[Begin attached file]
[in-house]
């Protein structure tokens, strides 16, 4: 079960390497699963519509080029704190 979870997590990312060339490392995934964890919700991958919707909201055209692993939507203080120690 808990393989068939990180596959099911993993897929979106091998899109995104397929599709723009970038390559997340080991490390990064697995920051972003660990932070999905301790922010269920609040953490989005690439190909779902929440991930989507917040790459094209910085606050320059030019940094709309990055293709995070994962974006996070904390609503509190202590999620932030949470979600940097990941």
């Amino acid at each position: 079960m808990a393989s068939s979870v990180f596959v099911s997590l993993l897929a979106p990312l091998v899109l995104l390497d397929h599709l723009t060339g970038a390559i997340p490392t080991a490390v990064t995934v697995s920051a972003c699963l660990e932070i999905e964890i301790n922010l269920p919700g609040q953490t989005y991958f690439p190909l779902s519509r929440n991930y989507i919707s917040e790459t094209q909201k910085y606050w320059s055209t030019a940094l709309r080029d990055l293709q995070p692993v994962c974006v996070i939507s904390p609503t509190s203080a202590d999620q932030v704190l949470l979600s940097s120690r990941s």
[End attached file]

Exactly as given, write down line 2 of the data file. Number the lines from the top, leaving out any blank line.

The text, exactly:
């Protein structure tokens, strides 16, 4: 079960390497699963519509080029704190 979870997590990312060339490392995934964890919700991958919707909201055209692993939507203080120690 808990393989068939990180596959099911993993897929979106091998899109995104397929599709723009970038390559997340080991490390990064697995920051972003660990932070999905301790922010269920609040953490989005690439190909779902929440991930989507917040790459094209910085606050320059030019940094709309990055293709995070994962974006996070904390609503509190202590999620932030949470979600940097990941």